Good morning,

The pound opened the trading week in Asia on a positive note, gaining against the US dollar, Euro and Aussie Dollar, despite the trade talks with Europe not reaching any significant breakthrough last week. GBP/USD held a big psychological mark at 1.2650. The pair has previously fallen back since touching that point in April and May. At the time of writing, the pair is comfortably holding above that point.

With little to report on what was a key risk event in the negotiations with Europe, Europe’s Chief Negotiator, Michel Barnier, gave a press conference in Brussels where he said the two sides are still far apart in their requirements for the free trade agreement to be settled. However, with a more upbeat tone, David Frost, his UK equivalent, concluded that the negotiations will be intensified moving forward with the two expected to meet face to face for the next round of talks.

In what is to be a very thin day of data releases, one figure has stood out this morning with German industrial production showing the largest monthly drop on record. Despite expecting a bad reading, analysts were not expecting for the figure to be so woeful. The Eurozone’s largest economy has had a tough year, with the knock-on effect of the US/China trade war and now the COVID outbreak. This has hit EUR/USD, with the pair falling below 1.13 at the time of writing.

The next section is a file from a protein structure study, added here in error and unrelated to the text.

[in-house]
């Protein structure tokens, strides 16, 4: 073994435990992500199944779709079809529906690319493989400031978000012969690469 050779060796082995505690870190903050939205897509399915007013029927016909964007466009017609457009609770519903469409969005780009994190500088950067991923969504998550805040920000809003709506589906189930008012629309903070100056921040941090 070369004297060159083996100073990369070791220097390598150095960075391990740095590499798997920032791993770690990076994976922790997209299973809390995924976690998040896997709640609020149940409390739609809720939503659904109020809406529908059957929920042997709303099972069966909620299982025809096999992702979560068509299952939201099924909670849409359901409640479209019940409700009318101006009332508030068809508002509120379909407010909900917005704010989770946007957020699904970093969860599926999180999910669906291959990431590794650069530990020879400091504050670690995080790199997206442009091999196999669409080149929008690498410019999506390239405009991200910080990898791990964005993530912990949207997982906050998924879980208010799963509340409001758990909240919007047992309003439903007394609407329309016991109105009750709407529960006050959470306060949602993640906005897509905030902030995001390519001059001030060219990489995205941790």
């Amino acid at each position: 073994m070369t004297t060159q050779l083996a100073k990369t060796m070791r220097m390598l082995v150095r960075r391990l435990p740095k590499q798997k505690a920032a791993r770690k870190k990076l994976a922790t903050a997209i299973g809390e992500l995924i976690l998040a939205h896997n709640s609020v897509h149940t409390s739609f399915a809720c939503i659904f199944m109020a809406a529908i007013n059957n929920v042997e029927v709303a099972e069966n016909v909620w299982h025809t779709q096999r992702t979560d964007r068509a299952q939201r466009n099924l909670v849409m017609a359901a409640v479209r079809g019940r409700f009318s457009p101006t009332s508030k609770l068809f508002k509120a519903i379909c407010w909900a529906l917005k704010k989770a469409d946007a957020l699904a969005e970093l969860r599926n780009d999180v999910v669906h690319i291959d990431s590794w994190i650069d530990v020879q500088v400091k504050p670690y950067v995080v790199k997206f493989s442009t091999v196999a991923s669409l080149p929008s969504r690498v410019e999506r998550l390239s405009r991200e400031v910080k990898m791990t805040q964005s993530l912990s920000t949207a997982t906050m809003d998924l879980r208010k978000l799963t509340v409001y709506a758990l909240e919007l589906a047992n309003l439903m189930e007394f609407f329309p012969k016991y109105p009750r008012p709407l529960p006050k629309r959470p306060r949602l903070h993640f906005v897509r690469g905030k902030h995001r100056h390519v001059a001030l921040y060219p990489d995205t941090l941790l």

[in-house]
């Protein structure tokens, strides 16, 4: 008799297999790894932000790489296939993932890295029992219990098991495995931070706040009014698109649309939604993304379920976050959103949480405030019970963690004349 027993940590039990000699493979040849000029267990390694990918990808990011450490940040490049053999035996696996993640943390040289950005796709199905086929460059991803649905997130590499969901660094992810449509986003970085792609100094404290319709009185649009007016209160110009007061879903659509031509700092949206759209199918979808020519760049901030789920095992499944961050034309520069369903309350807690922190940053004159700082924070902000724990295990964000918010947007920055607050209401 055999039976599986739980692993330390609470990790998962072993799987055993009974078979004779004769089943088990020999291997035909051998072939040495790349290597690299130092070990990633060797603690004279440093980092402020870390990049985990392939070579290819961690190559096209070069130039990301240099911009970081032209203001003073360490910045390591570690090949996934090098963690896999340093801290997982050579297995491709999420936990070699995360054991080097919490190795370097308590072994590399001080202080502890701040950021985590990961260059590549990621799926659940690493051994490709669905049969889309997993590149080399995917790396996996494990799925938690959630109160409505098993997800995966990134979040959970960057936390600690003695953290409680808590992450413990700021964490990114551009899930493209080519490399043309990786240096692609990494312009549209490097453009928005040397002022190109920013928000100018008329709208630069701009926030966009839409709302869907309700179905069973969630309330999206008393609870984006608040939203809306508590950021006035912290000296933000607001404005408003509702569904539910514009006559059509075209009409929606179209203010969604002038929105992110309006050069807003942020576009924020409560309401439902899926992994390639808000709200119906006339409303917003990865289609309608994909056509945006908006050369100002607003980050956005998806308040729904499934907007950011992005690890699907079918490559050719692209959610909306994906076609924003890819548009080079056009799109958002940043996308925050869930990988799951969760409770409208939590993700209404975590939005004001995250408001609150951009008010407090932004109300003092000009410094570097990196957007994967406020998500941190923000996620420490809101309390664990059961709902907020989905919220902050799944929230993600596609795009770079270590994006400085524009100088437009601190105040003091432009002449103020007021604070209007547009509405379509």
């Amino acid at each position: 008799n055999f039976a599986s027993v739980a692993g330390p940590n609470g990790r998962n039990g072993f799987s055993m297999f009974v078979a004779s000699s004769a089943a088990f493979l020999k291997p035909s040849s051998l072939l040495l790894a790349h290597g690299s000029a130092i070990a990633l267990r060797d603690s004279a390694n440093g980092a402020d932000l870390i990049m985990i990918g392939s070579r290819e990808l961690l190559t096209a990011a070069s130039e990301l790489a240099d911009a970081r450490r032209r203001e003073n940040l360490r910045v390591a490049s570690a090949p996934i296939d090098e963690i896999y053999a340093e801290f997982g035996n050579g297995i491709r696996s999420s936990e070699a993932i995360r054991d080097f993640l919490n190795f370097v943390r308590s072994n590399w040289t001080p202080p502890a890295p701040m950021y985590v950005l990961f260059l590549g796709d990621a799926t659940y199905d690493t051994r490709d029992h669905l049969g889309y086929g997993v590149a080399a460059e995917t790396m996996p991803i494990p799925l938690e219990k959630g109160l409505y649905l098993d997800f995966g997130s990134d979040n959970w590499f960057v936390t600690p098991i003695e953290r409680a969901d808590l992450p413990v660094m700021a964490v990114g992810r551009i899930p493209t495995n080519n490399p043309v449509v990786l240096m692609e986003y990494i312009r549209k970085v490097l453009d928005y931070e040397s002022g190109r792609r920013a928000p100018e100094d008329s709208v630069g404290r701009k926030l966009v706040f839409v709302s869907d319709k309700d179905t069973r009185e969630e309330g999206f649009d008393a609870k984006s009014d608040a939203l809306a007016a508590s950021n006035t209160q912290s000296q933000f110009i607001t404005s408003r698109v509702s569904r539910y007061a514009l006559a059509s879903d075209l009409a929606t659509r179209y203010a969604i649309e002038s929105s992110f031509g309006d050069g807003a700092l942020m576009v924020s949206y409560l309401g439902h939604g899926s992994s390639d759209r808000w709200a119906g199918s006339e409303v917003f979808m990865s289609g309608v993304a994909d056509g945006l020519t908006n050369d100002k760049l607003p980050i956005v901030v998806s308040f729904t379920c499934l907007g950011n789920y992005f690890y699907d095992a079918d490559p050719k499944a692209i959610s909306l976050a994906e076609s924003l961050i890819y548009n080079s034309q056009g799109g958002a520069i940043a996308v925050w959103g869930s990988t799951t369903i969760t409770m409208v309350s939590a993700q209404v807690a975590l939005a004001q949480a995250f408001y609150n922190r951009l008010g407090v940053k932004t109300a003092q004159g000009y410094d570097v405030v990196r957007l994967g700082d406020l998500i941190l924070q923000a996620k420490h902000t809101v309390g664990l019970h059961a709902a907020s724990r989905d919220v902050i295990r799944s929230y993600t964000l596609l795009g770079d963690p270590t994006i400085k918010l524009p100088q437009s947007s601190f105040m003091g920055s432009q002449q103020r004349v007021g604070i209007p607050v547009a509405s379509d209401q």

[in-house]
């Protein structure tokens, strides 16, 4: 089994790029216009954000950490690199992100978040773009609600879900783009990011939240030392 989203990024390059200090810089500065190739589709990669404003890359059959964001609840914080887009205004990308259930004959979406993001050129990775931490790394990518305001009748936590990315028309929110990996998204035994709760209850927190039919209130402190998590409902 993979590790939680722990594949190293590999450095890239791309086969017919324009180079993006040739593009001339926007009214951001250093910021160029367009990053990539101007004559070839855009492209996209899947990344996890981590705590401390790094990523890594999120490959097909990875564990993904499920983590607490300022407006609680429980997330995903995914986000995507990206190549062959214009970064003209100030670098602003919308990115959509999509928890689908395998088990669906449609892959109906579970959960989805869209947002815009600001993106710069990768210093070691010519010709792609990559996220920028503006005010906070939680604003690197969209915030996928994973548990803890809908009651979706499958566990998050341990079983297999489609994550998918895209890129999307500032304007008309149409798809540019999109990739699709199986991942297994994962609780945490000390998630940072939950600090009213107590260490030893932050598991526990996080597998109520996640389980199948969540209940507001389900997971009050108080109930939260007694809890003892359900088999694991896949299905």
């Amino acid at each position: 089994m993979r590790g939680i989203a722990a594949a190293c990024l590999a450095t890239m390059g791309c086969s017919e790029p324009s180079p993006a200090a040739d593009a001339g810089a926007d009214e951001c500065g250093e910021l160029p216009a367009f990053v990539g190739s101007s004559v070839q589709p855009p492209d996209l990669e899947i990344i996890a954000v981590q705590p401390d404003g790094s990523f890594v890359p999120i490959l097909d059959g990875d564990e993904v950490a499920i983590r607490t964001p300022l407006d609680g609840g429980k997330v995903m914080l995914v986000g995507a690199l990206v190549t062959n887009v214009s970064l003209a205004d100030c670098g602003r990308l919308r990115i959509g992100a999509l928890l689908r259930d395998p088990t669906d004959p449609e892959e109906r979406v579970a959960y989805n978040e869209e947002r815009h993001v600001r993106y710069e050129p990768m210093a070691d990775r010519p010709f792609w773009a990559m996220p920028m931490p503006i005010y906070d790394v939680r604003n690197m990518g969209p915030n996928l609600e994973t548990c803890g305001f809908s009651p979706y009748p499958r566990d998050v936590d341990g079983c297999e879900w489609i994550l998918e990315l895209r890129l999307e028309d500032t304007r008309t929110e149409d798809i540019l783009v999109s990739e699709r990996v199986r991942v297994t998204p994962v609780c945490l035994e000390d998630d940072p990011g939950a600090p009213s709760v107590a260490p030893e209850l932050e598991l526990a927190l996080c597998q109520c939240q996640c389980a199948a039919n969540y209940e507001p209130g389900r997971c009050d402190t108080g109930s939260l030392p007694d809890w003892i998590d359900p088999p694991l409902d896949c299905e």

The US dollar still finds itself on the backfoot, with increased appetite for risk as traders continue to move away from safety and into commodity currencies. Economic recovery is looking positive in New Zealand and Australia, with both currencies looking its strongest since the turn of the year. New Zealand’s Prime Minister Jacinda Ardern has said that coronavirus restrictions will be lifted as of Tuesday as the virus has been eliminated from the country. The only restriction that will stay in place is for travel across the border.

Have a great day,

Author: Jack Nicholls, Relationship Manager


Whilst every effort is made to ensure the information published here is accurate, you should confirm the latest exchange rates with WorldFirst prior to making a decision. The information published is general in nature only and does not consider your personal objectives, financial situation or particular needs. Full disclaimer available online.